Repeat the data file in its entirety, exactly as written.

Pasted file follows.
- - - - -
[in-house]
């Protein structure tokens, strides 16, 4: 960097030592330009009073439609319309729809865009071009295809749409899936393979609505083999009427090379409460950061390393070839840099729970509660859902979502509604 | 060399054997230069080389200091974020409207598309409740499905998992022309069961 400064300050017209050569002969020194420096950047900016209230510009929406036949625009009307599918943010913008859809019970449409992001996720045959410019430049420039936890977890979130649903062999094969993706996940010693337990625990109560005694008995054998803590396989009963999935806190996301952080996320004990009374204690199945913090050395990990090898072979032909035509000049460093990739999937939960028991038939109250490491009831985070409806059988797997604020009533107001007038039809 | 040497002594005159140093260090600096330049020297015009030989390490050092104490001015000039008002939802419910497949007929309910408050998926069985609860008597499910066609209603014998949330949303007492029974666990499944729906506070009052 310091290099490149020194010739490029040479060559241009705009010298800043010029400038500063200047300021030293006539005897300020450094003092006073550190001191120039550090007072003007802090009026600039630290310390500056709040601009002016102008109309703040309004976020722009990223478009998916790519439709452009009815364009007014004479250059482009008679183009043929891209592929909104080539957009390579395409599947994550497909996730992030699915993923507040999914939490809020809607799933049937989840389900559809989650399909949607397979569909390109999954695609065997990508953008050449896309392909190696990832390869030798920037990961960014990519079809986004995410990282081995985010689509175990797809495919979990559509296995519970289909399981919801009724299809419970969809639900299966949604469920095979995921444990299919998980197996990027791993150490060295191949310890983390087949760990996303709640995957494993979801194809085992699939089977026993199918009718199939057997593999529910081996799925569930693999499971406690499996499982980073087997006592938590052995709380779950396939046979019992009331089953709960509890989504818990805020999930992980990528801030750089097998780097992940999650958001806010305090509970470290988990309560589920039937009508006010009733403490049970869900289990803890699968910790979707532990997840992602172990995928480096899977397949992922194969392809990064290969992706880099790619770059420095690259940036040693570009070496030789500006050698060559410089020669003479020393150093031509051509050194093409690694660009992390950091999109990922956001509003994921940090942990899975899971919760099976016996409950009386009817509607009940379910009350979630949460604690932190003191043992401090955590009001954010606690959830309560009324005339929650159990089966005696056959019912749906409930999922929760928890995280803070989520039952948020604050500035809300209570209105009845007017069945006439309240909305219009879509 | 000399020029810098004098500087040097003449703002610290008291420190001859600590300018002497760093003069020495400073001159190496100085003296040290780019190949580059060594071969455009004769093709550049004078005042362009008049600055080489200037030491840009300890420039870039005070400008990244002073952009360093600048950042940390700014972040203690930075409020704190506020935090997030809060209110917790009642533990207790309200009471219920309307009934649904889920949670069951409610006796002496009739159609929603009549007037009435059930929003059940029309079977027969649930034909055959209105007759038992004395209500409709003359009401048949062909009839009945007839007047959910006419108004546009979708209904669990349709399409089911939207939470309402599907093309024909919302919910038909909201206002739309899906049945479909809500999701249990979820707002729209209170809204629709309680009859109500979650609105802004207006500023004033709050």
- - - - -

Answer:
[in-house]
């Protein structure tokens, strides 16, 4: 960097030592330009009073439609319309729809865009071009295809749409899936393979609505083999009427090379409460950061390393070839840099729970509660859902979502509604 | 060399054997230069080389200091974020409207598309409740499905998992022309069961 400064300050017209050569002969020194420096950047900016209230510009929406036949625009009307599918943010913008859809019970449409992001996720045959410019430049420039936890977890979130649903062999094969993706996940010693337990625990109560005694008995054998803590396989009963999935806190996301952080996320004990009374204690199945913090050395990990090898072979032909035509000049460093990739999937939960028991038939109250490491009831985070409806059988797997604020009533107001007038039809 | 040497002594005159140093260090600096330049020297015009030989390490050092104490001015000039008002939802419910497949007929309910408050998926069985609860008597499910066609209603014998949330949303007492029974666990499944729906506070009052 310091290099490149020194010739490029040479060559241009705009010298800043010029400038500063200047300021030293006539005897300020450094003092006073550190001191120039550090007072003007802090009026600039630290310390500056709040601009002016102008109309703040309004976020722009990223478009998916790519439709452009009815364009007014004479250059482009008679183009043929891209592929909104080539957009390579395409599947994550497909996730992030699915993923507040999914939490809020809607799933049937989840389900559809989650399909949607397979569909390109999954695609065997990508953008050449896309392909190696990832390869030798920037990961960014990519079809986004995410990282081995985010689509175990797809495919979990559509296995519970289909399981919801009724299809419970969809639900299966949604469920095979995921444990299919998980197996990027791993150490060295191949310890983390087949760990996303709640995957494993979801194809085992699939089977026993199918009718199939057997593999529910081996799925569930693999499971406690499996499982980073087997006592938590052995709380779950396939046979019992009331089953709960509890989504818990805020999930992980990528801030750089097998780097992940999650958001806010305090509970470290988990309560589920039937009508006010009733403490049970869900289990803890699968910790979707532990997840992602172990995928480096899977397949992922194969392809990064290969992706880099790619770059420095690259940036040693570009070496030789500006050698060559410089020669003479020393150093031509051509050194093409690694660009992390950091999109990922956001509003994921940090942990899975899971919760099976016996409950009386009817509607009940379910009350979630949460604690932190003191043992401090955590009001954010606690959830309560009324005339929650159990089966005696056959019912749906409930999922929760928890995280803070989520039952948020604050500035809300209570209105009845007017069945006439309240909305219009879509 | 000399020029810098004098500087040097003449703002610290008291420190001859600590300018002497760093003069020495400073001159190496100085003296040290780019190949580059060594071969455009004769093709550049004078005042362009008049600055080489200037030491840009300890420039870039005070400008990244002073952009360093600048950042940390700014972040203690930075409020704190506020935090997030809060209110917790009642533990207790309200009471219920309307009934649904889920949670069951409610006796002496009739159609929603009549007037009435059930929003059940029309079977027969649930034909055959209105007759038992004395209500409709003359009401048949062909009839009945007839007047959910006419108004546009979708209904669990349709399409089911939207939470309402599907093309024909919302919910038909909201206002739309899906049945479909809500999701249990979820707002729209209170809204629709309680009859109500979650609105802004207006500023004033709050």